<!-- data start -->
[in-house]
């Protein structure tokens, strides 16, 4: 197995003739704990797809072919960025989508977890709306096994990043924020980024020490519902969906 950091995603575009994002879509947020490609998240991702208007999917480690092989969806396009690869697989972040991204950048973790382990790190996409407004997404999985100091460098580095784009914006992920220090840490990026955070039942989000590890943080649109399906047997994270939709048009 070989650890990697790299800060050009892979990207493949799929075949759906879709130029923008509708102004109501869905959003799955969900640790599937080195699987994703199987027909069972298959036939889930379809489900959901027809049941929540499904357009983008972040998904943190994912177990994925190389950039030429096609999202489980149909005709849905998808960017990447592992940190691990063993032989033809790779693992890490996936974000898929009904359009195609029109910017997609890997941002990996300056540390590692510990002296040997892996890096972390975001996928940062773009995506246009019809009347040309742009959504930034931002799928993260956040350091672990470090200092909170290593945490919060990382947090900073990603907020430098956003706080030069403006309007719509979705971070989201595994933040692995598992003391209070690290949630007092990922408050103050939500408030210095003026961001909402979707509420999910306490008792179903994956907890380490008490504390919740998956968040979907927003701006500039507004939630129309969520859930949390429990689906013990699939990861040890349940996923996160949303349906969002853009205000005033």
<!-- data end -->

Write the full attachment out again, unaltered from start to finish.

[in-house]
């Protein structure tokens, strides 16, 4: 197995003739704990797809072919960025989508977890709306096994990043924020980024020490519902969906 950091995603575009994002879509947020490609998240991702208007999917480690092989969806396009690869697989972040991204950048973790382990790190996409407004997404999985100091460098580095784009914006992920220090840490990026955070039942989000590890943080649109399906047997994270939709048009 070989650890990697790299800060050009892979990207493949799929075949759906879709130029923008509708102004109501869905959003799955969900640790599937080195699987994703199987027909069972298959036939889930379809489900959901027809049941929540499904357009983008972040998904943190994912177990994925190389950039030429096609999202489980149909005709849905998808960017990447592992940190691990063993032989033809790779693992890490996936974000898929009904359009195609029109910017997609890997941002990996300056540390590692510990002296040997892996890096972390975001996928940062773009995506246009019809009347040309742009959504930034931002799928993260956040350091672990470090200092909170290593945490919060990382947090900073990603907020430098956003706080030069403006309007719509979705971070989201595994933040692995598992003391209070690290949630007092990922408050103050939500408030210095003026961001909402979707509420999910306490008792179903994956907890380490008490504390919740998956968040979907927003701006500039507004939630129309969520859930949390429990689906013990699939990861040890349940996923996160949303349906969002853009205000005033």